• bmac

      I couldn’t agree more. It is heartwrenching to see a team play so well against most of the elite teams all year struggle in the playoffs, and to know that it was as much the fault of the coaching as the players.
      Also, I’m not sure MadMen is a good analogy for most of us, in terms of it not being a good thing: What is the point of any sport if your goal is not to win a championship, and to not be ultimately happy if you fail to achieve that goal when it may have been in your grasp. One thing constantly comes to mind when I look at the failures of the Nuggets, and that is when Karl would explain how many games he expects to win each month. Seriously? I would expect to win them all, even while being realistic that we may not win them all. But that shouldn’t reduce my goal of winning every damn game. And then you look at a potential “other side of the coin” and realize that if Karl didn’t expect to win a game, why didn’t he play more of the team so they could get experience and at least do some growing in the process. We didn’t get either with Karl. I will never deny that he is a good coach, and he had great regular season success, but the regular season is just practice for, and a way to get a ticket to the postseason.

      • sherlock

        Nailed it, agree 100%

  • Poz303

    I very much enjoyed the Nuggets brand of basketball under GK. All the reasons I have heard regarding Josh’s concerns were valid (Poor line-up decisions against GSW, not starting Javale, playing Miller too much and developing Fournier) and GK demanded an extension. Management wanted GK to finish his current contract. So Josh’s hand was forced and he stood by his principles.

  • pgwarner

    Karl started all this by letting the Clippers know he was interested in coaching there.

    • ryanvdonk

      his “always switch” policy on defending the pick and roll didn’t help either…even middle school teams do a better job addressing one of the most common plays in basketball

  • GKDynasty

    First of all, incredible article David. Are you new to RMC? Your article summed up my thoughts from the last few days very eloquently. I mean, what an amazing run we have had under Karl. If anything, we should be thanking Karl for nearly a decade of success. Only 1 other team (the Spurs) has had this many consecutive playoff appearances during this stretch. The Spurs also had Duncan, Ginobili, and Parker. Ya we had Melo, but can anyone honestly say we have had a team constructed that well? I know the early playoff exits have been disappointing but do people honestly think we were title contenders? (maybe the year we reached WCF). Would anyone have felt better losing in the second/third round vs the first round? I just don’t understand the mob mentality when it comes to Karl, and I think people are in for a rude awakening this season.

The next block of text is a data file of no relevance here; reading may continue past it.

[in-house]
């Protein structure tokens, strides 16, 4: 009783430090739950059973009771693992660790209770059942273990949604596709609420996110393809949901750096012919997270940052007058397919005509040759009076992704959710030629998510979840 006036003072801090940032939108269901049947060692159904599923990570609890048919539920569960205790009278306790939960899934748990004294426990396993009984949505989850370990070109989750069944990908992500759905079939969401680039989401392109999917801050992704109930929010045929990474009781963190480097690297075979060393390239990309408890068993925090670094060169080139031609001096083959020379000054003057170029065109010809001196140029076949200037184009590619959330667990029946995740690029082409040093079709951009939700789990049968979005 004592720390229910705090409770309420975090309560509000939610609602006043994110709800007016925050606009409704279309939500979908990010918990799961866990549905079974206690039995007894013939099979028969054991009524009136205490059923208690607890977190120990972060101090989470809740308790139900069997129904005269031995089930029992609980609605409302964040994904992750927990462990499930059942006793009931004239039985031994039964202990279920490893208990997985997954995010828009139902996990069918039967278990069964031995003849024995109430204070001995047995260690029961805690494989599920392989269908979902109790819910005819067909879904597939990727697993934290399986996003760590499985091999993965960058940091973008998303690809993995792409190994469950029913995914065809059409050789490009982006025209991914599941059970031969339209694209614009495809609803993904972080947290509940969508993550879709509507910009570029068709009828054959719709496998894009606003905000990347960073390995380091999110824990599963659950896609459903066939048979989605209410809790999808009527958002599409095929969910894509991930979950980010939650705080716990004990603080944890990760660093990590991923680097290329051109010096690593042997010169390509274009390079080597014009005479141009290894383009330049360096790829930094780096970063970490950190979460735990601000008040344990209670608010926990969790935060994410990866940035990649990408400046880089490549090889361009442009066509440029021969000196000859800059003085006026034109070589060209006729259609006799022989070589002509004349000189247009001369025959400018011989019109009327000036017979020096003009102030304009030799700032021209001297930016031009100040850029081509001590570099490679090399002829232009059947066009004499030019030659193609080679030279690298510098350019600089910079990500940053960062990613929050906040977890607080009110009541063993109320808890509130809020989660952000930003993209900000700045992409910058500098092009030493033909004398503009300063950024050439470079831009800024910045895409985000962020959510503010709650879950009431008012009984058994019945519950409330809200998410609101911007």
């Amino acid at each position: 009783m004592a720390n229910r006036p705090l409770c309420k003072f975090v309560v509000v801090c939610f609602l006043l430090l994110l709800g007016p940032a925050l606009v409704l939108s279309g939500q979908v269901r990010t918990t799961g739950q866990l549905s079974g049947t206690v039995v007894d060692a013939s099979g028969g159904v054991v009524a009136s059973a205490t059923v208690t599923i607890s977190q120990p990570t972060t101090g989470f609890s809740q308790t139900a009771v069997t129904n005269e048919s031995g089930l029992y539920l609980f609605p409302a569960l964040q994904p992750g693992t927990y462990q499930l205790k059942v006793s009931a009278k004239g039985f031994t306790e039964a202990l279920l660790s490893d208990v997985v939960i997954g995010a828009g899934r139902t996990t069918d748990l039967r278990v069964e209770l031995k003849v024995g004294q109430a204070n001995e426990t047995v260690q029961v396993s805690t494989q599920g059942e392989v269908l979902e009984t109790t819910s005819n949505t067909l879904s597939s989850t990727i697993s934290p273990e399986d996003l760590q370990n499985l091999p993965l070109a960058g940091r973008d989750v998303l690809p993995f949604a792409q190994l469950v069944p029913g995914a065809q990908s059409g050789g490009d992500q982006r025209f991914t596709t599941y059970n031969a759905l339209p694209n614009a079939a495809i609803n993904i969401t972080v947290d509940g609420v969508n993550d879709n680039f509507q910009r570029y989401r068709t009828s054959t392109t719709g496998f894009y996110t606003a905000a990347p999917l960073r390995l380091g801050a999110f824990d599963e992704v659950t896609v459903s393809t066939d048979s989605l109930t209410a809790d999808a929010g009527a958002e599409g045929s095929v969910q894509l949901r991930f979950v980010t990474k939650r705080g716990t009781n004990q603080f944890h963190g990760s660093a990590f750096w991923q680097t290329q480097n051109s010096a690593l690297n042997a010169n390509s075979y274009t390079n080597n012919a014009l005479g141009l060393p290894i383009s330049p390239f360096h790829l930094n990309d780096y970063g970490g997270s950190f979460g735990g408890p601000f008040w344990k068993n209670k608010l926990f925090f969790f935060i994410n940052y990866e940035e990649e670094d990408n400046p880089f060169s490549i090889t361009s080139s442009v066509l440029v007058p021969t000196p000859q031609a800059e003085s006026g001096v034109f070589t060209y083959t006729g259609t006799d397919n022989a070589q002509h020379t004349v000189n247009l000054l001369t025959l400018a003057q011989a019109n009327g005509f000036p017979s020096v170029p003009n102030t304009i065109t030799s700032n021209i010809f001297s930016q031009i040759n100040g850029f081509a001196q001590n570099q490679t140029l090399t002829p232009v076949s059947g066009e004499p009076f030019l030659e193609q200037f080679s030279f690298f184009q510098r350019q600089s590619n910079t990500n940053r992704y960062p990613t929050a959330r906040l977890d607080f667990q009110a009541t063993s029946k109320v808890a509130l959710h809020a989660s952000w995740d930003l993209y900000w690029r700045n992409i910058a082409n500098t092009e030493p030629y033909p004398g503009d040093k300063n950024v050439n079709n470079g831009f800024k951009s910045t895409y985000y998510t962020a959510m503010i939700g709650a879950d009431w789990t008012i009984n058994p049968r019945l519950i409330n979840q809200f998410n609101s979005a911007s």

The point is, I remember the nuggets pre-Melo/pre-Karl. That’s when things were tough. The Karl era was the greatest stretch in Nuggets history and now we have become a bit spoiled. As much as we want things to be better it’s important to remember that they can always get worse. The one thing I can say for sure about Karl’s time is that we always had an entertaining product. Going into every night I knew there would be intensity and a chance for us to win. For me that is good enough to keep me watching. A championship is what we all want, but only (1) team a year reaches that goal. Seeing as that is very hard to attain, the Nuggets under Karl were the next best thing. I hope the future gets brighter for this team but I honestly don’t see it happening. Hope it’s still as fun this year as it has been for a long time!

    • sherlock

      I agree, the future is a bit murky, maybe even scary. We (nuggets fans) have grown accustomed to a strong regular season, and disappointing playoff runs. If shaking things up a bit means potentially not winning 57 games next year, which is hard to imagine, but developing some of our young guys into reliable rotation players, I’m all for it. I’ll sit through a mediocre season a 7th 8th seed playoff team if that means JHam, McGee, Fournier QMiller, Julian Stone, these super young super athletic guys get some NBA playing time. We have a deep bench right now can you imagine how things would be if Stone had the confidence (and could stay injury free mind you) to be 10-12 pt per game scorer with 8-10 dimes a game. Not to mention play the solid defense he has already shown us. What if JHam got to see the court, he needs to stop chucking up shots every time he touches the ball, but maybe that has something to do with trying to prove he’s a shooter and should get more minutes.

      This is getting long, but the point I’m making is, is sure we could have been a 3, 4, 5 seed in the playoffs with Karl next year, but that matches us up with some tough teams, we couldn’t beat the 6th seed this year, GS is only going to improve. We could keep beating our heads against the wall playing Dre Miller ungodly amounts of time while our young guys become useless assets on the bench only to leave after their contracts expire for more PT elsewhere. I’d take a year of developing this talent into something real, a deep contender that put us in the WC Finals in a heartbeat.